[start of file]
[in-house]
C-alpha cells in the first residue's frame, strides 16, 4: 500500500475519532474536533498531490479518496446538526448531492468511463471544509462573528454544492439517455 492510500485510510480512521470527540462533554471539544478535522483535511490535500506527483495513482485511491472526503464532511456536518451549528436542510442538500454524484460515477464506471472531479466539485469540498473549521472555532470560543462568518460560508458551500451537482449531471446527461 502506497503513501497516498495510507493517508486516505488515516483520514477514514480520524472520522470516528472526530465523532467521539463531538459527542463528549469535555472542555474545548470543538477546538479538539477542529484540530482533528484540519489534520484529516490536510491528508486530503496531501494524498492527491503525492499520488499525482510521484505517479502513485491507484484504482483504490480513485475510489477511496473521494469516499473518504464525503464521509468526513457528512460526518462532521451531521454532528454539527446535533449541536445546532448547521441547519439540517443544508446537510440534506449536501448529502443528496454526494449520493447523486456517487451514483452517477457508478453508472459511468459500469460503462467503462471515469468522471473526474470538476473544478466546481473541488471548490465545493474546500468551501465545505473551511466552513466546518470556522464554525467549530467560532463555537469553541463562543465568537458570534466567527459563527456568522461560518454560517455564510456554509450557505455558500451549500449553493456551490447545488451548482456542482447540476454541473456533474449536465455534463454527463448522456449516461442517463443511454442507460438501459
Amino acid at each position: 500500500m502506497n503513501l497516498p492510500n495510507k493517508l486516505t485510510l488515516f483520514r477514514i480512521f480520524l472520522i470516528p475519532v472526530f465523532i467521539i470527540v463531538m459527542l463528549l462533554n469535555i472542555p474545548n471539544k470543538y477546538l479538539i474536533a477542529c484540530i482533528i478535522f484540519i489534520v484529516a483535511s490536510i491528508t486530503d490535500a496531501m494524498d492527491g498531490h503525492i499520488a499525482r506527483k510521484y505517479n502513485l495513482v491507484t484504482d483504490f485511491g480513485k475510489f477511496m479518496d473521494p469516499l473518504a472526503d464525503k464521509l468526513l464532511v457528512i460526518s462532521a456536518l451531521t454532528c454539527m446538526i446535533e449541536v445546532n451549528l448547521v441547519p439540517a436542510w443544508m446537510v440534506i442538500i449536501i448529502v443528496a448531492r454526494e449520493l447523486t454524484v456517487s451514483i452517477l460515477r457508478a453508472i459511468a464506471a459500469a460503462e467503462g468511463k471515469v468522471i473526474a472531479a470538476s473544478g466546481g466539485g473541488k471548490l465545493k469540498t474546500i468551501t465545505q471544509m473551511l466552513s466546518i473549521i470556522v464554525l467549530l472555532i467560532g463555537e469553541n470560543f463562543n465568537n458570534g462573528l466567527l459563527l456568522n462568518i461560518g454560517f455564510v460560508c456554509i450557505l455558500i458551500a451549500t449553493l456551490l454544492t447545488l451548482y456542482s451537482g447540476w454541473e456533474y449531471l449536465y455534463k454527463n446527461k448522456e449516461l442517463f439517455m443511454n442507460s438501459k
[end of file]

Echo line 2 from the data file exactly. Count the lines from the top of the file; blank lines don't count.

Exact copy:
C-alpha cells in the first residue's frame, strides 16, 4: 500500500475519532474536533498531490479518496446538526448531492468511463471544509462573528454544492439517455 492510500485510510480512521470527540462533554471539544478535522483535511490535500506527483495513482485511491472526503464532511456536518451549528436542510442538500454524484460515477464506471472531479466539485469540498473549521472555532470560543462568518460560508458551500451537482449531471446527461 502506497503513501497516498495510507493517508486516505488515516483520514477514514480520524472520522470516528472526530465523532467521539463531538459527542463528549469535555472542555474545548470543538477546538479538539477542529484540530482533528484540519489534520484529516490536510491528508486530503496531501494524498492527491503525492499520488499525482510521484505517479502513485491507484484504482483504490480513485475510489477511496473521494469516499473518504464525503464521509468526513457528512460526518462532521451531521454532528454539527446535533449541536445546532448547521441547519439540517443544508446537510440534506449536501448529502443528496454526494449520493447523486456517487451514483452517477457508478453508472459511468459500469460503462467503462471515469468522471473526474470538476473544478466546481473541488471548490465545493474546500468551501465545505473551511466552513466546518470556522464554525467549530467560532463555537469553541463562543465568537458570534466567527459563527456568522461560518454560517455564510456554509450557505455558500451549500449553493456551490447545488451548482456542482447540476454541473456533474449536465455534463454527463448522456449516461442517463443511454442507460438501459